Nurse striking at St Thomas' Hospital December 2022 Photo: Paul Mattsson
Nurse striking at St Thomas' Hospital December 2022 Photo: Paul Mattsson

Steve Score, Socialist Party East Midlands secretary

The shocking case of Lucy Letby, the former nurse convicted of murdering seven babies and attempting to murder six more, raises wider questions about the way the NHS is run. NHS staff of all job descriptions are dedicated to saving lives and looking after their patients, often in extremely difficult conditions – underpaid, understaffed, and underfunded. But cases such as this highlight a lack of accountability and democratic control in the NHS.

These horrific crimes happened on a neonatal ward at Chester Hospital between June 2015 and June 2016, yet concerns raised by staff about the deaths were not acted on by hospital management over a period of at least seven months.

There were other unexplained ‘collapses’ during that period. Even after Letby was moved from the neonatal ward she was allocated to the ‘risk and patient safety office’ where she had access to sensitive documents from the neonatal unit. Deaths were apparently not reported appropriately, so the high fatality rate was not picked up by the NHS in the way it should have been.


Doctors’ unions have commented on the failure of management to take warnings seriously. The BMA said it has been “clear that the NHS and the whole healthcare system must have an open culture where doctors are listened to and can be confident in speaking out.” The president of the consultants’ union HCSA said: “The intolerable cover-up culture by managers that we still see in corners of the NHS is bad for patients and bad for doctors”.

The government has announced an independent inquiry following the outcome of the court case, but not at this stage a statutory one that can make witnesses give evidence, as supported by victims’ families. But neither would it give staff as a whole, nor the affected families and users of the NHS, a democratic say over proceedings and decisions that are subsequently made. The Socialist Party also calls for an independent trade union inquiry – a  workers’ inquiry that could draw in the wider working class with participation from health unions and others, to have a real say in how our health service is run.

NHS culture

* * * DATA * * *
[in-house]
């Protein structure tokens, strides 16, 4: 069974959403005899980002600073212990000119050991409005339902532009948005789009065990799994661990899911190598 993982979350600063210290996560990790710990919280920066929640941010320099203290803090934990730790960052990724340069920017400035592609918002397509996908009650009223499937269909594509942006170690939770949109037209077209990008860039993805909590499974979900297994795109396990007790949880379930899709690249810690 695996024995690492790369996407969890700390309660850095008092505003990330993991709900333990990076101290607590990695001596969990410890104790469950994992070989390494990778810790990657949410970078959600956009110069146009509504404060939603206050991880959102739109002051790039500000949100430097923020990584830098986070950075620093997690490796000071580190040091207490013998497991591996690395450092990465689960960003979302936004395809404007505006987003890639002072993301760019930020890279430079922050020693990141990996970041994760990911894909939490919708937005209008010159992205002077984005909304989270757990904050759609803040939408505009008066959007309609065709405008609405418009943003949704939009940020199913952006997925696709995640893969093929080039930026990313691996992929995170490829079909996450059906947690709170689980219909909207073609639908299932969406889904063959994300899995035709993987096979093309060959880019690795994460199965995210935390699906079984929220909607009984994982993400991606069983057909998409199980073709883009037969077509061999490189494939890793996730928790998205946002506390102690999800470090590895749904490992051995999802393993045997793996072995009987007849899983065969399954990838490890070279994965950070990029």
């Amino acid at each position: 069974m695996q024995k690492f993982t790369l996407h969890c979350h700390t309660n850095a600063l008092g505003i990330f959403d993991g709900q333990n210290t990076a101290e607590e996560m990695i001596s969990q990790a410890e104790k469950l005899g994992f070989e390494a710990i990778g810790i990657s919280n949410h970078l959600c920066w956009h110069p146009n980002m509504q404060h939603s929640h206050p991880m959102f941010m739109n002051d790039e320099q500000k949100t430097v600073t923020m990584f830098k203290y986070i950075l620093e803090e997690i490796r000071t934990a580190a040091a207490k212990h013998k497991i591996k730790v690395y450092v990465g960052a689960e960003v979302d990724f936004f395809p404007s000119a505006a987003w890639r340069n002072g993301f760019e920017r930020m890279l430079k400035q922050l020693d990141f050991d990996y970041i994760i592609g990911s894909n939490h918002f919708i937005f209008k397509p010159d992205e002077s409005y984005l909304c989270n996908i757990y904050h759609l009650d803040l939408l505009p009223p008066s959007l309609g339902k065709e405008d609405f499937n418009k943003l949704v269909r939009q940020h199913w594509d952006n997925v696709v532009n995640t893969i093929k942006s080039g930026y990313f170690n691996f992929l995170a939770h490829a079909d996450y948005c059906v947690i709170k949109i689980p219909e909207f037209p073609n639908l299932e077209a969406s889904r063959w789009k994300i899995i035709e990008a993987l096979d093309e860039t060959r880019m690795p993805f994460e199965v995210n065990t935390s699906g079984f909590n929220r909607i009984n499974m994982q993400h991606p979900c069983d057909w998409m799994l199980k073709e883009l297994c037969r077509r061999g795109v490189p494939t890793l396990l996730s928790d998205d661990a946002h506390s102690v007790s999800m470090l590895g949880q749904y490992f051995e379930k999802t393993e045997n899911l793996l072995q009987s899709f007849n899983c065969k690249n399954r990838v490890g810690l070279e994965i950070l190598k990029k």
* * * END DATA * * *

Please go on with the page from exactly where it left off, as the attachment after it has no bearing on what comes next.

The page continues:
The Health Service Ombudsman pointed out that, although they are very different cases, there are similarities in management actions in several baby death scandals in recent years: Morecambe Bay, Shrewsbury and Telford, East Kent, and Nottingham. He said: “It raises questions yet again about a dysfunctional, adversarial culture in many NHS trusts, sub-optimal methods for reporting and investigating wrongdoing, and unacceptable attitudes to whistleblowing and raising concerns”.

The unions have raised the fact that non-clinical managers aren’t regulated in the way that clinical staff are in professional bodies. The HCSA is calling for an independent body to be set up outside the NHS to protect whistleblowers.

However, would these steps be enough?

Whilst the NHS, at least the part that hasn’t yet been fully privatised, is publicly owned, the democratic accountability over its management is extremely limited, and has become less so under government changes to its structures.

Decisions of senior trust executives have been concerned with protecting reputational damage. Foundation Trusts, brought in by Blair’s New Labour, built on Thatcher’s ‘internal market’ that saw different parts of the NHS as competing rather than collaborating bodies.

The Socialist Party calls for democratic control and management by staff, their trade unions, and the users of the NHS. That means elected representatives from all these groups to be involved in non-clinical decision making. Genuine democratic accountability at every level would give all staff the confidence to raise anything that is going wrong and allow a full debate about how to tackle it.

This would need to go alongside the renationalisation of all those parts of the NHS that have been privatised and outsourced, proper funding so that there is enough equipment and beds, and solving the huge staffing shortages in the NHS, part of which is to give staff a proper and fair pay rise.